I dug into the trace you posted (thanks!) and took another look at your gctrace. This is pretty clearly an over-assist problem. When the GC is running, the expected 25% of the CPU goes to dedicated GC workers, but nearly all of the rest of the CPU time goes to GC assists triggered by allocation. Hence, when GC is running, even though it's technically concurrent, nearly all of the CPU is being soaked up by GC. You can see this really clearly in the trace:

trace-14812

The GC kicks in in the middle. When the GC isn't running, all of the user goroutine executions are really short and the system keeps up. As soon as GC kicks in, two Ps go to dedicated gcBgMarkWorkers (expected) and everything else turns to a checkerboard of 10–20 ms long user goroutine time slices (not expected). Because of this, the run queue lengths climb rapidly (the second row in the group of three at the top), which is almost certainly what's causing the latency spikes. Right after GC finishes there's a period where the user goroutines are running quickly again but they're packed much more densely as it drains the long run queues and returns to normal.

I don't yet understand why this is happening. The heap is in steady state, so I would expect it to compute an assist ratio that causes it to finish roughly half way between the trigger and the goal, but it seems to be computing a much higher assist ratio and finishing much earlier.

@Dieterbe, could you re-run your application with GODEBUG=gctrace=1,gcpacertrace=1 and grab stderr? It would be awesome if you can run with master, since there's more gcpacertrace output than there was in 1.6, but even the 1.6 output would be helpful.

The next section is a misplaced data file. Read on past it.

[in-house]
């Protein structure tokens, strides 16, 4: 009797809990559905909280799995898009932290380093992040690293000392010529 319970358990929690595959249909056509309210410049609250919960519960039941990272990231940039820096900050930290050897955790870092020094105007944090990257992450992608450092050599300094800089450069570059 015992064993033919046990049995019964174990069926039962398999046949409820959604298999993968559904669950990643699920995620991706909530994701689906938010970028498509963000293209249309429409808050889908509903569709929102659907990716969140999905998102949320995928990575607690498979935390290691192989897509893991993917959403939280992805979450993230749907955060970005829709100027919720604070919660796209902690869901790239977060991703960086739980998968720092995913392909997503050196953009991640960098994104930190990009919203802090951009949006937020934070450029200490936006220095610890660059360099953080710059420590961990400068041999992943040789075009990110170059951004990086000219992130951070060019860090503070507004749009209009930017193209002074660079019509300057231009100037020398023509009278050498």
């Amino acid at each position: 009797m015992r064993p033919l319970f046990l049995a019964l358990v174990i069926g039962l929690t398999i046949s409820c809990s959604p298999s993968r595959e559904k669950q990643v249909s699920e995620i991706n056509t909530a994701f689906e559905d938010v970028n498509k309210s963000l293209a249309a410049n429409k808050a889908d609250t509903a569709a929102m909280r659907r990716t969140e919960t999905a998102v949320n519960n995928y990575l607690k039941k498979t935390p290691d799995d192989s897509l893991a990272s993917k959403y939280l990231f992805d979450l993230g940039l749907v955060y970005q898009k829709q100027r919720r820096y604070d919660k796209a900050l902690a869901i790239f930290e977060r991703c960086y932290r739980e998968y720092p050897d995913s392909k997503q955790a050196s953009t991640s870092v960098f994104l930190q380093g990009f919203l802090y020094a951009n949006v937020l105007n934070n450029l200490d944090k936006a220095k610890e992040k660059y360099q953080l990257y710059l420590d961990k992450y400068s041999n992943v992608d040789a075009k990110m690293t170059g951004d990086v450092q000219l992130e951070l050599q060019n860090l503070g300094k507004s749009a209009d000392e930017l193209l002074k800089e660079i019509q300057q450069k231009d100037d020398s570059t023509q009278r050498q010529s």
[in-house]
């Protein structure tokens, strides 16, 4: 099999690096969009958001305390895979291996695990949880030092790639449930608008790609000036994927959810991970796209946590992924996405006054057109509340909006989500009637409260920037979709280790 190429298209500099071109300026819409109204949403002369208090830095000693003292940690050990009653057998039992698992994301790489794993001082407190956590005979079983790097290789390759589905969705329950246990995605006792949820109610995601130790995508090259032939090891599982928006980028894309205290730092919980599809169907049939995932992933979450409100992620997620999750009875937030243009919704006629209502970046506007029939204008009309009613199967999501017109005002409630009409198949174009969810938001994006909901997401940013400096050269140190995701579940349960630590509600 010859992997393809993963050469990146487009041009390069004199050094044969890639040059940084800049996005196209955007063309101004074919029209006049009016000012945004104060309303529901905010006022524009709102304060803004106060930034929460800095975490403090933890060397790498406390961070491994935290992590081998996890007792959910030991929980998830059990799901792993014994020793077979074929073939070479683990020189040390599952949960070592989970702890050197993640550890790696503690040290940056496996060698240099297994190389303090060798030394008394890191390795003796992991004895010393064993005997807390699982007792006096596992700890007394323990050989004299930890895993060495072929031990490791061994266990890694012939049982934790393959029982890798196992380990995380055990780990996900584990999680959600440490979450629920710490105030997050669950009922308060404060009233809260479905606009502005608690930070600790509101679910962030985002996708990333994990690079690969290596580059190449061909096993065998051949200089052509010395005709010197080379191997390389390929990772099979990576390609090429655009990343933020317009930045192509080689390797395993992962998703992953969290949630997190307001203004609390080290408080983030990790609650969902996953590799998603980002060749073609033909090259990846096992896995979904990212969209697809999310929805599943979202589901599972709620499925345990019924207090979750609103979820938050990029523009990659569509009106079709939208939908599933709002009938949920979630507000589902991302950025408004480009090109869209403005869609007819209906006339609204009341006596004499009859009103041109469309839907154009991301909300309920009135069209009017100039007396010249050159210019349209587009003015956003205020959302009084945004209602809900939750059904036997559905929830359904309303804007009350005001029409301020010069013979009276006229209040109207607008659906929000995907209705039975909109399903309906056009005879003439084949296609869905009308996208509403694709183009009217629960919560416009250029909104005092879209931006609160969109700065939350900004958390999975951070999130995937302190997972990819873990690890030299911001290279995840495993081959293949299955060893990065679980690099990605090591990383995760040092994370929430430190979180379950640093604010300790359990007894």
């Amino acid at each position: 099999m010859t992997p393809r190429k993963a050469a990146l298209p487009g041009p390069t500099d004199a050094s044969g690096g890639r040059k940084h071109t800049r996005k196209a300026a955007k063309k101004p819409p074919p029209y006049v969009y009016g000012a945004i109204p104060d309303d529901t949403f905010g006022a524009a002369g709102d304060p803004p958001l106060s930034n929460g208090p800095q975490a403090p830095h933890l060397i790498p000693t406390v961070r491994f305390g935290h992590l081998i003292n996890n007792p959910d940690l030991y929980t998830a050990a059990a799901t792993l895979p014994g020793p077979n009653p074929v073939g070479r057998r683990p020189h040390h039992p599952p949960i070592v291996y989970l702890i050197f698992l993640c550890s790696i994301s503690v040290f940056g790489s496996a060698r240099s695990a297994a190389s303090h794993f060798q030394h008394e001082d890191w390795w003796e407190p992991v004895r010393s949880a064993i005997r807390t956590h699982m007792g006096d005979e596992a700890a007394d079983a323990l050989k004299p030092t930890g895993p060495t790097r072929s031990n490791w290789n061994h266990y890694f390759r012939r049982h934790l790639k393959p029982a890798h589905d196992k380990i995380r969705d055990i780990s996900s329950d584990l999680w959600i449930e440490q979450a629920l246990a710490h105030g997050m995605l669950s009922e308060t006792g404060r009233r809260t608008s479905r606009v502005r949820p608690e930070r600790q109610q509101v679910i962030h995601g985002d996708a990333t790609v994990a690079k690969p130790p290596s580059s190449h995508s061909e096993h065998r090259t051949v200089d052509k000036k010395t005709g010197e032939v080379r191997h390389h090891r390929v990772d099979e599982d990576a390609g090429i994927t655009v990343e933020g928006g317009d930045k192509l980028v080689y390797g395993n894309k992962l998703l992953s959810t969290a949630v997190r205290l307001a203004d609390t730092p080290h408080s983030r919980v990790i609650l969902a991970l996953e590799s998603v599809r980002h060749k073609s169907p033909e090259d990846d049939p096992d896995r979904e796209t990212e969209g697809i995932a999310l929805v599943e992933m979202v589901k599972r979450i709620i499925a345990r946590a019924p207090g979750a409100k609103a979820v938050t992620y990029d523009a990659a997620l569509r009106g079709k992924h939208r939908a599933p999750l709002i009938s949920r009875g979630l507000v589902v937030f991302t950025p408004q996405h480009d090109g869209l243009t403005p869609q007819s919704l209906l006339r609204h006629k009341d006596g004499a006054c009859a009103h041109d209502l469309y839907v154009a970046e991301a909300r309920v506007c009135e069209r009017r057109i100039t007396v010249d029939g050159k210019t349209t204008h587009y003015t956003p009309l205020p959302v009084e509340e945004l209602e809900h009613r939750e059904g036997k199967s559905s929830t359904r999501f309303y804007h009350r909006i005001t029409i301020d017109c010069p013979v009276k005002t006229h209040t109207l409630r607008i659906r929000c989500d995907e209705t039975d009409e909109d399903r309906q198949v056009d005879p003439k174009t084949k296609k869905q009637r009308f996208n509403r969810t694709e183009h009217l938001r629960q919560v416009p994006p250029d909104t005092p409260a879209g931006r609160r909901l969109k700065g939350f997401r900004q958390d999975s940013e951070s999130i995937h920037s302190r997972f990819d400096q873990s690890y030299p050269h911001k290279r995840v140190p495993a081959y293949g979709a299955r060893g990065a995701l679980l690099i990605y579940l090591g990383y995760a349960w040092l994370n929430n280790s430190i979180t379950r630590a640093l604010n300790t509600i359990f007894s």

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@Dieterbe Dieterbe commented Jun 8, 2016

hey @aclements

i recompiled latest master go, then compiled my app with it, and ran with that GODEBUG variable.
this time i just ran it in local dev environment with fake traffic, but the symptoms are visible again (some of the fake requests got slow responses at GC times).
here's the err output: https://gist.github.com/Dieterbe/6a57caf1e6fae129f375146ef95e6276
note at line 459 I pressed return twice.
that's where my fake traffic started and where the symptoms become clear.
the 1st and 2nd GC run after that didn't show it clearly, but then at the 3rd, 4th and 5th and basically every GC run ever that showed response time spikes again.

if it helps, here's a dashboard of the entire run:
https://snapshot.raintank.io/dashboard/snapshot/gNKMeTpufl77H9gK1JCZn5TYvo88uLju
and zoomed in on the region where fake traffic kicked in:
https://snapshot.raintank.io/dashboard/snapshot/QgUlChTZGR4Bg4bw95mHxmN3vozfb334

the "golang GC" graph 2nd row middle and "request handle duration (all steps)" 3rd row on right will probably be most helpful.

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@aclements aclements commented Jun 14, 2016

@Dieterbe, is there a way I can run the load test with fake traffic myself? I built metric_tank (I had to switch github.com/grafana/grafana/pkg/log to origin/metrics_reporting, but otherwise go get just worked), but I don't know how to run it.